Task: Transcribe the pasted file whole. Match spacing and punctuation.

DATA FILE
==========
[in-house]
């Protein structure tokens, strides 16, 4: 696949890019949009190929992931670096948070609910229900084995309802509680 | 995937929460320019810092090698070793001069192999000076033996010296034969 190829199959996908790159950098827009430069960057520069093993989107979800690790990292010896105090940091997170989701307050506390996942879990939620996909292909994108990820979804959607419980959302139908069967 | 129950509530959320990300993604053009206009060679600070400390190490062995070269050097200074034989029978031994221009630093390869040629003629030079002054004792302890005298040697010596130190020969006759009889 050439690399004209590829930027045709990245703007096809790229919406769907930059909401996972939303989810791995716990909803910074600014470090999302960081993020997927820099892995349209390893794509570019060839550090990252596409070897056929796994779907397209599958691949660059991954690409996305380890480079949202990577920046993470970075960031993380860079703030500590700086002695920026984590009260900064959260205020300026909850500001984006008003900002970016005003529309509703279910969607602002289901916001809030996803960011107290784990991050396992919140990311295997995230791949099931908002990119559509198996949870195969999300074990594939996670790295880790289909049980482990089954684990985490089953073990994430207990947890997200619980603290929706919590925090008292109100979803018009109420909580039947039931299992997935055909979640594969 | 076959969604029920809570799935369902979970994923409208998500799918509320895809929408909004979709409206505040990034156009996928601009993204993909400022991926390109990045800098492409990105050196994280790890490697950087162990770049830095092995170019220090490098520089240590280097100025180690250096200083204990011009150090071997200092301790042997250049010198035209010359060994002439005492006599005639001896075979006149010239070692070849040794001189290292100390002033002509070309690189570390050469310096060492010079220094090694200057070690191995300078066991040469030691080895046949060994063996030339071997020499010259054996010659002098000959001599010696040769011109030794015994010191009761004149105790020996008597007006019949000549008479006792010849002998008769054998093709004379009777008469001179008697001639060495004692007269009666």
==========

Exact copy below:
[in-house]
């Protein structure tokens, strides 16, 4: 696949890019949009190929992931670096948070609910229900084995309802509680 | 995937929460320019810092090698070793001069192999000076033996010296034969 190829199959996908790159950098827009430069960057520069093993989107979800690790990292010896105090940091997170989701307050506390996942879990939620996909292909994108990820979804959607419980959302139908069967 | 129950509530959320990300993604053009206009060679600070400390190490062995070269050097200074034989029978031994221009630093390869040629003629030079002054004792302890005298040697010596130190020969006759009889 050439690399004209590829930027045709990245703007096809790229919406769907930059909401996972939303989810791995716990909803910074600014470090999302960081993020997927820099892995349209390893794509570019060839550090990252596409070897056929796994779907397209599958691949660059991954690409996305380890480079949202990577920046993470970075960031993380860079703030500590700086002695920026984590009260900064959260205020300026909850500001984006008003900002970016005003529309509703279910969607602002289901916001809030996803960011107290784990991050396992919140990311295997995230791949099931908002990119559509198996949870195969999300074990594939996670790295880790289909049980482990089954684990985490089953073990994430207990947890997200619980603290929706919590925090008292109100979803018009109420909580039947039931299992997935055909979640594969 | 076959969604029920809570799935369902979970994923409208998500799918509320895809929408909004979709409206505040990034156009996928601009993204993909400022991926390109990045800098492409990105050196994280790890490697950087162990770049830095092995170019220090490098520089240590280097100025180690250096200083204990011009150090071997200092301790042997250049010198035209010359060994002439005492006599005639001896075979006149010239070692070849040794001189290292100390002033002509070309690189570390050469310096060492010079220094090694200057070690191995300078066991040469030691080895046949060994063996030339071997020499010259054996010659002098000959001599010696040769011109030794015994010191009761004149105790020996008597007006019949000549008479006792010849002998008769054998093709004379009777008469001179008697001639060495004692007269009666």